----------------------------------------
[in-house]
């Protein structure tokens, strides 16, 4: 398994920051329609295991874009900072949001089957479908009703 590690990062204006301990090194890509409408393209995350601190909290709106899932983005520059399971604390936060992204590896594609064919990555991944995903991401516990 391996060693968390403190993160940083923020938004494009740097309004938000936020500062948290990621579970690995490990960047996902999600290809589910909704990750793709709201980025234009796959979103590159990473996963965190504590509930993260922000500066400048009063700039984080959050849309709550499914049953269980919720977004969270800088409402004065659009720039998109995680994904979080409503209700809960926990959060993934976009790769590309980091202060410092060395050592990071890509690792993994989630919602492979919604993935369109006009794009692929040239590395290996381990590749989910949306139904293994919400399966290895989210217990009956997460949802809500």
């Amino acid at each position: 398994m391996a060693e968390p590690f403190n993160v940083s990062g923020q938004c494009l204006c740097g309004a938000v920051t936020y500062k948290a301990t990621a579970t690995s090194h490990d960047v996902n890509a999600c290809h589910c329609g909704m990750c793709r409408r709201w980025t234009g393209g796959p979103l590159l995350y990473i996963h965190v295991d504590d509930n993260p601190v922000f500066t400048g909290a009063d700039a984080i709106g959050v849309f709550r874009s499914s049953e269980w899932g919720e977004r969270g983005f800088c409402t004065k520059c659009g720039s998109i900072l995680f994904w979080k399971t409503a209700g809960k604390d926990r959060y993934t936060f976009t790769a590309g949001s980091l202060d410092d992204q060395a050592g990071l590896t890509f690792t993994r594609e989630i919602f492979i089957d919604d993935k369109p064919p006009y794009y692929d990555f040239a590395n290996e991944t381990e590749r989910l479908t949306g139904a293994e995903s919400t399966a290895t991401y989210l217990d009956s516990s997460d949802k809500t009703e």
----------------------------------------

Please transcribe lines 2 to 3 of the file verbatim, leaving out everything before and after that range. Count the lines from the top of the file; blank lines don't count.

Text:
């Protein structure tokens, strides 16, 4: 398994920051329609295991874009900072949001089957479908009703 590690990062204006301990090194890509409408393209995350601190909290709106899932983005520059399971604390936060992204590896594609064919990555991944995903991401516990 391996060693968390403190993160940083923020938004494009740097309004938000936020500062948290990621579970690995490990960047996902999600290809589910909704990750793709709201980025234009796959979103590159990473996963965190504590509930993260922000500066400048009063700039984080959050849309709550499914049953269980919720977004969270800088409402004065659009720039998109995680994904979080409503209700809960926990959060993934976009790769590309980091202060410092060395050592990071890509690792993994989630919602492979919604993935369109006009794009692929040239590395290996381990590749989910949306139904293994919400399966290895989210217990009956997460949802809500």
């Amino acid at each position: 398994m391996a060693e968390p590690f403190n993160v940083s990062g923020q938004c494009l204006c740097g309004a938000v920051t936020y500062k948290a301990t990621a579970t690995s090194h490990d960047v996902n890509a999600c290809h589910c329609g909704m990750c793709r409408r709201w980025t234009g393209g796959p979103l590159l995350y990473i996963h965190v295991d504590d509930n993260p601190v922000f500066t400048g909290a009063d700039a984080i709106g959050v849309f709550r874009s499914s049953e269980w899932g919720e977004r969270g983005f800088c409402t004065k520059c659009g720039s998109i900072l995680f994904w979080k399971t409503a209700g809960k604390d926990r959060y993934t936060f976009t790769a590309g949001s980091l202060d410092d992204q060395a050592g990071l590896t890509f690792t993994r594609e989630i919602f492979i089957d919604d993935k369109p064919p006009y794009y692929d990555f040239a590395n290996e991944t381990e590749r989910l479908t949306g139904a293994e995903s919400t399966a290895t991401y989210l217990d009956s516990s997460d949802k809500t009703e």